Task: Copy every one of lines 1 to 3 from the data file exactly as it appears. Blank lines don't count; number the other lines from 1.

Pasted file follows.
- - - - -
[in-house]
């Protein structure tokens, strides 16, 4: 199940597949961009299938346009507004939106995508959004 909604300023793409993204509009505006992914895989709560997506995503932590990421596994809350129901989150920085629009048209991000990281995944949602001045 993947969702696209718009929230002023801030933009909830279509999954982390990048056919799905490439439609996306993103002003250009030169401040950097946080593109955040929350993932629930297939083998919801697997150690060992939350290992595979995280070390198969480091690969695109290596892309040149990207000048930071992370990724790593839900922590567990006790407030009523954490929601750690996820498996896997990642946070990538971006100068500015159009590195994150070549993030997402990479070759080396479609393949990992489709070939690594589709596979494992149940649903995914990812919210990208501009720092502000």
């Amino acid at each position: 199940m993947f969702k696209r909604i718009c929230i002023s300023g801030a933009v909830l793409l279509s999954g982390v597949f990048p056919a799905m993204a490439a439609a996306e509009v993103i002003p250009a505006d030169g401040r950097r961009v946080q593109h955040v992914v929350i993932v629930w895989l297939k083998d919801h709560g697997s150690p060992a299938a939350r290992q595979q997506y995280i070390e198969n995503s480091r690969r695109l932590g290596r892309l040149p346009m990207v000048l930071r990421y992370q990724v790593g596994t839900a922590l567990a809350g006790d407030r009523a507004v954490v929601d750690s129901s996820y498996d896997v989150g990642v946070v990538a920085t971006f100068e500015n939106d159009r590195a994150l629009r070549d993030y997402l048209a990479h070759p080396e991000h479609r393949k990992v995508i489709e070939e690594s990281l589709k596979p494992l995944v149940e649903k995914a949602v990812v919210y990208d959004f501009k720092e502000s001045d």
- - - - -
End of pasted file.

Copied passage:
[in-house]
């Protein structure tokens, strides 16, 4: 199940597949961009299938346009507004939106995508959004 909604300023793409993204509009505006992914895989709560997506995503932590990421596994809350129901989150920085629009048209991000990281995944949602001045 993947969702696209718009929230002023801030933009909830279509999954982390990048056919799905490439439609996306993103002003250009030169401040950097946080593109955040929350993932629930297939083998919801697997150690060992939350290992595979995280070390198969480091690969695109290596892309040149990207000048930071992370990724790593839900922590567990006790407030009523954490929601750690996820498996896997990642946070990538971006100068500015159009590195994150070549993030997402990479070759080396479609393949990992489709070939690594589709596979494992149940649903995914990812919210990208501009720092502000």
């Amino acid at each position: 199940m993947f969702k696209r909604i718009c929230i002023s300023g801030a933009v909830l793409l279509s999954g982390v597949f990048p056919a799905m993204a490439a439609a996306e509009v993103i002003p250009a505006d030169g401040r950097r961009v946080q593109h955040v992914v929350i993932v629930w895989l297939k083998d919801h709560g697997s150690p060992a299938a939350r290992q595979q997506y995280i070390e198969n995503s480091r690969r695109l932590g290596r892309l040149p346009m990207v000048l930071r990421y992370q990724v790593g596994t839900a922590l567990a809350g006790d407030r009523a507004v954490v929601d750690s129901s996820y498996d896997v989150g990642v946070v990538a920085t971006f100068e500015n939106d159009r590195a994150l629009r070549d993030y997402l048209a990479h070759p080396e991000h479609r393949k990992v995508i489709e070939e690594s990281l589709k596979p494992l995944v149940e649903k995914a949602v990812v919210y990208d959004f501009k720092e502000s001045d």